(Note that Playfair's Axiom (originally due to Proclus) that "through a point not on a given line, there passes not more than one parallel to the line" is a rather neater way of expressing postulate 5! In addition, in the nineteenth century, Legendre went on to show that postulate 5 is equivalent to the postulate that "the sum of the angles of a triangle is equal to two right angles").
Together, these common notions and postulates represent the axioms of Euclid's geometry. An axiom is a logical principle which is assumed to be true rather than proven, and which can be used as a premise in a deductive argument.
Euclid's set of axioms, or axiomatic system, represents a collection of "first principles" from which other principles can be produced using deductive reasoning. Of course, any deductive arguments are only sound if Euclid's common notions and postulates really are true!
An example proposition and proof
Euclid goes on in his Elements to present various geometric propositions, and shows them to be true using deductive inference within his axiomatic system.
An example is proposition 6: "If in a triangle two angles be equal to one another, the sides which subtend the equal angles will also be equal to one another."
Euclid's actual proof of this proposition is as follows:
Figure 1: Euclid's proposition 6.
"Let ABC be a triangle having the angle ABC equal to the angle ACB;
I say the side AB is also equal to the side AC. For, if AB is unequal to AC, one of them is greater. Let AB be greater; and from AB the greater, let DB be cut off equal to AC the less; let DC be joined.
Then, since DB is equal to AC, and BC is common, the two sides DB, BC are equal to the two sides AC, CB respectively, and the angle DBC is equal to the angle ACB.
Therefore, the base DC is equal to the base AB, and the triangle DBC will be equal to the triangle ACB, the less to the greater, which is absurd. Therefore AB is not unequal to AC; it is therefore equal to it."
If you have a Java capable browser you can try a dynamic version of this drawing here.
Are Euclid's postulates true?
Both the Greeks of Euclid's time, and later Arabic mathematicians, had an intuition that the fifth postulate could actually be proven using the definitions and common notions and the first four postulates.
Many attempts to prove the fifth postulate in this manner were made, and often a putative proof would be accepted for a long period before being shown to be flawed. Typically, the flawed proofs contained a "circular argument": in one way or another, they assumed that what they were trying to prove (the fifth postulate) was true in order to prove it!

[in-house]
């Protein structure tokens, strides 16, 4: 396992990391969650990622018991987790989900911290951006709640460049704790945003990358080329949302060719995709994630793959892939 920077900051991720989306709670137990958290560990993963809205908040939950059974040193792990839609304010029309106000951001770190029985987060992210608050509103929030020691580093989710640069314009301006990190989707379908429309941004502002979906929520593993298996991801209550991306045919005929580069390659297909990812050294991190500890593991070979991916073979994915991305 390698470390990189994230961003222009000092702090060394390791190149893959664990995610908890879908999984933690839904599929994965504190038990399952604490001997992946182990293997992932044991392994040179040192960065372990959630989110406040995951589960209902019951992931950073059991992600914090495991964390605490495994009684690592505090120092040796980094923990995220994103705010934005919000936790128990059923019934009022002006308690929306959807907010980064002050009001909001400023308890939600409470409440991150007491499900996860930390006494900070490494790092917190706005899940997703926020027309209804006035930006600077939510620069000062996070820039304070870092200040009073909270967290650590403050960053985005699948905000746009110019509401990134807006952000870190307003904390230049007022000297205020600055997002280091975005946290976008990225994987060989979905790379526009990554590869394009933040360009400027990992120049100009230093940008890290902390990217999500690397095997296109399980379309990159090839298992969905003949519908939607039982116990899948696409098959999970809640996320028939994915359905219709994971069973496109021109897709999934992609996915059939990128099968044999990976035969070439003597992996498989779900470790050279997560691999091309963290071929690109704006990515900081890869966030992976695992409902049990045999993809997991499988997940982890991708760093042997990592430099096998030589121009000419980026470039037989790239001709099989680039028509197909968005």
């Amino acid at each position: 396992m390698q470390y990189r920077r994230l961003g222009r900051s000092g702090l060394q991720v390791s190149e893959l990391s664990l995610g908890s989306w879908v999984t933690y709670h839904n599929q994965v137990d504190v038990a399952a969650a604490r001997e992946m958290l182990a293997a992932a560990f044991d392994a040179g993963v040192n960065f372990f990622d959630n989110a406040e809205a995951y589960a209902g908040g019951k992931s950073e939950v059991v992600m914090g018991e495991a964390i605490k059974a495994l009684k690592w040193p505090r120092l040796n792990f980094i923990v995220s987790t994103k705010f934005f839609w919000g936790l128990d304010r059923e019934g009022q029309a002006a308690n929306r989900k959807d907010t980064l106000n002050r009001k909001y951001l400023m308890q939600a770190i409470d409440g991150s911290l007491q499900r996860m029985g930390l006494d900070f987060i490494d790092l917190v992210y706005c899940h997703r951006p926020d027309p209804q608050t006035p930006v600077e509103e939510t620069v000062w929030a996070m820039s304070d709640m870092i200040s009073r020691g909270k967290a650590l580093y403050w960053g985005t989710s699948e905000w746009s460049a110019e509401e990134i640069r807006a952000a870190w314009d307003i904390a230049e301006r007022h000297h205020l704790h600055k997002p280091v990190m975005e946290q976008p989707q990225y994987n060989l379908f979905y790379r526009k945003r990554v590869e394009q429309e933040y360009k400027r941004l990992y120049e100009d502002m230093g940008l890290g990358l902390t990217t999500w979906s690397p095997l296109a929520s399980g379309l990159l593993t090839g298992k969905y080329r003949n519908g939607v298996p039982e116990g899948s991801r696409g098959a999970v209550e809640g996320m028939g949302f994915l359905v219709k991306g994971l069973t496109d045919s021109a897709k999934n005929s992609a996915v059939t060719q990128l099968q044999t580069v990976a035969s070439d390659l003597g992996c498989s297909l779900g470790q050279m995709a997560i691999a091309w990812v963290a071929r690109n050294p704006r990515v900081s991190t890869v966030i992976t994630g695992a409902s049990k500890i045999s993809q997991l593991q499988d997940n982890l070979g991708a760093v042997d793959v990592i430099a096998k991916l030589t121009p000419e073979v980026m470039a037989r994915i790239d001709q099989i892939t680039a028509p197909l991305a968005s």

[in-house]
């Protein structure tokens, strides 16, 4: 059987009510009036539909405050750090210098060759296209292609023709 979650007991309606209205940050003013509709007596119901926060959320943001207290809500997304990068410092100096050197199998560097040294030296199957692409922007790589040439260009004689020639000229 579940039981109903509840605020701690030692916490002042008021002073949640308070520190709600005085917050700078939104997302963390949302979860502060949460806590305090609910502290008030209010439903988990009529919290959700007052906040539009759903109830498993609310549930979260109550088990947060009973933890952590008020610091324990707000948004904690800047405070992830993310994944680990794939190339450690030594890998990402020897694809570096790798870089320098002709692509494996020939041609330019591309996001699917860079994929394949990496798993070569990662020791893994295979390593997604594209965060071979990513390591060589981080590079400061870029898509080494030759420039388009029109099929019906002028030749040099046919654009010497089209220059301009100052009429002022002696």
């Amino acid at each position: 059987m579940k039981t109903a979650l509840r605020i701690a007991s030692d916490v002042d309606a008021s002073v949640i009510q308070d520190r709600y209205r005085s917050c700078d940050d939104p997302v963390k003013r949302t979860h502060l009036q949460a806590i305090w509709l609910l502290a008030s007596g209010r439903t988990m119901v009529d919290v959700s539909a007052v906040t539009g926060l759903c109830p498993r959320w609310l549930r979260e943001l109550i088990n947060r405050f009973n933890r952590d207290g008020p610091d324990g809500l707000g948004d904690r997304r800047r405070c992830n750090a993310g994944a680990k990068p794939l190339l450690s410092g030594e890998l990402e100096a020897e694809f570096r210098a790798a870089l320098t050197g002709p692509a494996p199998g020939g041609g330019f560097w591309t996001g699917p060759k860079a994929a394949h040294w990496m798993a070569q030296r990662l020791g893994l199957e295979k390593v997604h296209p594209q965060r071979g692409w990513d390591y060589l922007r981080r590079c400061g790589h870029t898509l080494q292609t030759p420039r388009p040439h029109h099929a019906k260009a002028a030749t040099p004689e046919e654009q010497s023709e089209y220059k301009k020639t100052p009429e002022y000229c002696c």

In fact, the fifth postulate is not derivable from the other postulates and notions, and nor is it universally true. Mathematicians continued to be fascinated by the fifth postulate throughout the centuries, but it was not until the nineteenth and twentieth centuries (through the efforts of a number of famous mathematicians including Legendre, Gauss, Bolyai, Lobachevsky, Riemann, Beltrami and Klein), that we came to know about geometries (called nonEuclidian geometries) where the fifth postulate is not true.
The fifth postulate can be shown to be true in a plane (or Euclidian) geometry. However, there are many other geometries where it is not true. Surprisingly enough, this is easy to illustrate! Consider the simple case of a sphere's surface.
It is impossible to draw a true straight line on a sphere without leaving the surface, So in spherical geometry the Euclidean idea of a line becomes a great circle. Thinking of the Earth, any line of longitude is a great circle  as is the equator. In fact the shortest path between any two points on a sphere is a great circle. (More generally, a minimal path on any surface is known as a geodesic.)
One of the consequences of Euclid's first four postulates is that if two different lines cross, they meet at a single point. This presents a small problem on the sphere, since distinct great circles always cross at two antipodal points! Two lines of longitude always cross at both the North and the South Pole!
But remember, we haven't yet said what the spherical analogue of a Euclidean point is! All we have to do is define a point in spherical geometry to be a pair of antipodal points and the problem promptly disappears.
According to Euclid's definition number 23, "Parallel straight lines are straight lines which, being in the same plane and being produced indefinitely in both directions, do not meet one another in either direction".
Given these definitions, it is easy to see that Euclid's first four postulates still make good sense. The fifth postulate, however, fails because it is impossible to draw two different lines that do not meet. In spherical geometry there are no parallel lines!
One of the consequences of the failure of the 5th postulate is that it is no longer true that the sum of the angles of a triangle is always 180 degrees.